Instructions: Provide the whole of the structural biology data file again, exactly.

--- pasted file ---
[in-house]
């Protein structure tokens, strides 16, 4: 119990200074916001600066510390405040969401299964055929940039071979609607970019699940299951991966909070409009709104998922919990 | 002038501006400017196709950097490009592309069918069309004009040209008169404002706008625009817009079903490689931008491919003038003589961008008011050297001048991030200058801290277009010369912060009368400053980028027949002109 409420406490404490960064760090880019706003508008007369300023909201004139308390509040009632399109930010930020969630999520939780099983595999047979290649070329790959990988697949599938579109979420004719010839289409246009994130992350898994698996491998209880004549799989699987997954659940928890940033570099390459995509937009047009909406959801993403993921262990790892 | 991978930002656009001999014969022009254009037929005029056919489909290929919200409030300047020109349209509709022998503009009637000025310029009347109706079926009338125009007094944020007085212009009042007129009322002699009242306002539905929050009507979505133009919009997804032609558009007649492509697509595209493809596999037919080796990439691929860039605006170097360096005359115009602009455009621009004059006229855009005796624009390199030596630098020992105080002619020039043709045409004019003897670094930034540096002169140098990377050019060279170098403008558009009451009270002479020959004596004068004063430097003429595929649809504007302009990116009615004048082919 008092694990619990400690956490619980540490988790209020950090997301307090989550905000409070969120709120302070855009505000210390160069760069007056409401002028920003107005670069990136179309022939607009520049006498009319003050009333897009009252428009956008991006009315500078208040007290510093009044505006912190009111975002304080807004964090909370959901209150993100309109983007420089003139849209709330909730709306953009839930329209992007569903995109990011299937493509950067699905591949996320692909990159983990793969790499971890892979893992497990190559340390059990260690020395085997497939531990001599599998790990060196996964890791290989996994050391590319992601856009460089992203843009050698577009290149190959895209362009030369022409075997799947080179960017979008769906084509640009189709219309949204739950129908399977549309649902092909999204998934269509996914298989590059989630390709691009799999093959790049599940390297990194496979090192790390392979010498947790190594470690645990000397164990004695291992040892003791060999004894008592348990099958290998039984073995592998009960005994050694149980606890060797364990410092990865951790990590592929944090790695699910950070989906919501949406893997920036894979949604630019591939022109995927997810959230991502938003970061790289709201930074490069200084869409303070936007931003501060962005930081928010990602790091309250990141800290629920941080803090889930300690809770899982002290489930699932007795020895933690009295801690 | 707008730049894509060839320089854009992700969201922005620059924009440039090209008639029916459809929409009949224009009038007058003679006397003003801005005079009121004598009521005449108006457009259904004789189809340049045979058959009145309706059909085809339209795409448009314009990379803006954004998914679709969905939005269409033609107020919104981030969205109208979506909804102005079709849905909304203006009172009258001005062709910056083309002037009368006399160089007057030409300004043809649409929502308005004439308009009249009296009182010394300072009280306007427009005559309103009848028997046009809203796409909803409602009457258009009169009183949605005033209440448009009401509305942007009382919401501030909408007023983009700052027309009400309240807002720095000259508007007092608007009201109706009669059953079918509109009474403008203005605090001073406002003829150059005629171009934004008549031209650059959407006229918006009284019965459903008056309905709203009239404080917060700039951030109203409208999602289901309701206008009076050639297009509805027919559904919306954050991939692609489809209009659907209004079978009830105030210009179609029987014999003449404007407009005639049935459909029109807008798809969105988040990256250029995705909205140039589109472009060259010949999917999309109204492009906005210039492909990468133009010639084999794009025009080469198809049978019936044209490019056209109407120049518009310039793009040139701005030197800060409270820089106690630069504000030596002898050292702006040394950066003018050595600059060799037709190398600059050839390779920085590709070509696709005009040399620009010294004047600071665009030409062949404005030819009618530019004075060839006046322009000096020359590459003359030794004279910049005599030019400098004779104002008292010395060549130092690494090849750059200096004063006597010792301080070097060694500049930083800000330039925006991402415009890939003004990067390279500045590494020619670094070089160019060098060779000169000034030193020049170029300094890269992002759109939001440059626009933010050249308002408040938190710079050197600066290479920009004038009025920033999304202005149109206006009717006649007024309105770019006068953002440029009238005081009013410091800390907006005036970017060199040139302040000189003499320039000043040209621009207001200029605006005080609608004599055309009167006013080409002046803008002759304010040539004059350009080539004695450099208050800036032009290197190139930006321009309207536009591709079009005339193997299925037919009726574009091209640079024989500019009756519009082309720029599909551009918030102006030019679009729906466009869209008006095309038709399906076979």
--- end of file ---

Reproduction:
[in-house]
């Protein structure tokens, strides 16, 4: 119990200074916001600066510390405040969401299964055929940039071979609607970019699940299951991966909070409009709104998922919990 | 002038501006400017196709950097490009592309069918069309004009040209008169404002706008625009817009079903490689931008491919003038003589961008008011050297001048991030200058801290277009010369912060009368400053980028027949002109 409420406490404490960064760090880019706003508008007369300023909201004139308390509040009632399109930010930020969630999520939780099983595999047979290649070329790959990988697949599938579109979420004719010839289409246009994130992350898994698996491998209880004549799989699987997954659940928890940033570099390459995509937009047009909406959801993403993921262990790892 | 991978930002656009001999014969022009254009037929005029056919489909290929919200409030300047020109349209509709022998503009009637000025310029009347109706079926009338125009007094944020007085212009009042007129009322002699009242306002539905929050009507979505133009919009997804032609558009007649492509697509595209493809596999037919080796990439691929860039605006170097360096005359115009602009455009621009004059006229855009005796624009390199030596630098020992105080002619020039043709045409004019003897670094930034540096002169140098990377050019060279170098403008558009009451009270002479020959004596004068004063430097003429595929649809504007302009990116009615004048082919 008092694990619990400690956490619980540490988790209020950090997301307090989550905000409070969120709120302070855009505000210390160069760069007056409401002028920003107005670069990136179309022939607009520049006498009319003050009333897009009252428009956008991006009315500078208040007290510093009044505006912190009111975002304080807004964090909370959901209150993100309109983007420089003139849209709330909730709306953009839930329209992007569903995109990011299937493509950067699905591949996320692909990159983990793969790499971890892979893992497990190559340390059990260690020395085997497939531990001599599998790990060196996964890791290989996994050391590319992601856009460089992203843009050698577009290149190959895209362009030369022409075997799947080179960017979008769906084509640009189709219309949204739950129908399977549309649902092909999204998934269509996914298989590059989630390709691009799999093959790049599940390297990194496979090192790390392979010498947790190594470690645990000397164990004695291992040892003791060999004894008592348990099958290998039984073995592998009960005994050694149980606890060797364990410092990865951790990590592929944090790695699910950070989906919501949406893997920036894979949604630019591939022109995927997810959230991502938003970061790289709201930074490069200084869409303070936007931003501060962005930081928010990602790091309250990141800290629920941080803090889930300690809770899982002290489930699932007795020895933690009295801690 | 707008730049894509060839320089854009992700969201922005620059924009440039090209008639029916459809929409009949224009009038007058003679006397003003801005005079009121004598009521005449108006457009259904004789189809340049045979058959009145309706059909085809339209795409448009314009990379803006954004998914679709969905939005269409033609107020919104981030969205109208979506909804102005079709849905909304203006009172009258001005062709910056083309002037009368006399160089007057030409300004043809649409929502308005004439308009009249009296009182010394300072009280306007427009005559309103009848028997046009809203796409909803409602009457258009009169009183949605005033209440448009009401509305942007009382919401501030909408007023983009700052027309009400309240807002720095000259508007007092608007009201109706009669059953079918509109009474403008203005605090001073406002003829150059005629171009934004008549031209650059959407006229918006009284019965459903008056309905709203009239404080917060700039951030109203409208999602289901309701206008009076050639297009509805027919559904919306954050991939692609489809209009659907209004079978009830105030210009179609029987014999003449404007407009005639049935459909029109807008798809969105988040990256250029995705909205140039589109472009060259010949999917999309109204492009906005210039492909990468133009010639084999794009025009080469198809049978019936044209490019056209109407120049518009310039793009040139701005030197800060409270820089106690630069504000030596002898050292702006040394950066003018050595600059060799037709190398600059050839390779920085590709070509696709005009040399620009010294004047600071665009030409062949404005030819009618530019004075060839006046322009000096020359590459003359030794004279910049005599030019400098004779104002008292010395060549130092690494090849750059200096004063006597010792301080070097060694500049930083800000330039925006991402415009890939003004990067390279500045590494020619670094070089160019060098060779000169000034030193020049170029300094890269992002759109939001440059626009933010050249308002408040938190710079050197600066290479920009004038009025920033999304202005149109206006009717006649007024309105770019006068953002440029009238005081009013410091800390907006005036970017060199040139302040000189003499320039000043040209621009207001200029605006005080609608004599055309009167006013080409002046803008002759304010040539004059350009080539004695450099208050800036032009290197190139930006321009309207536009591709079009005339193997299925037919009726574009091209640079024989500019009756519009082309720029599909551009918030102006030019679009729906466009869209008006095309038709399906076979």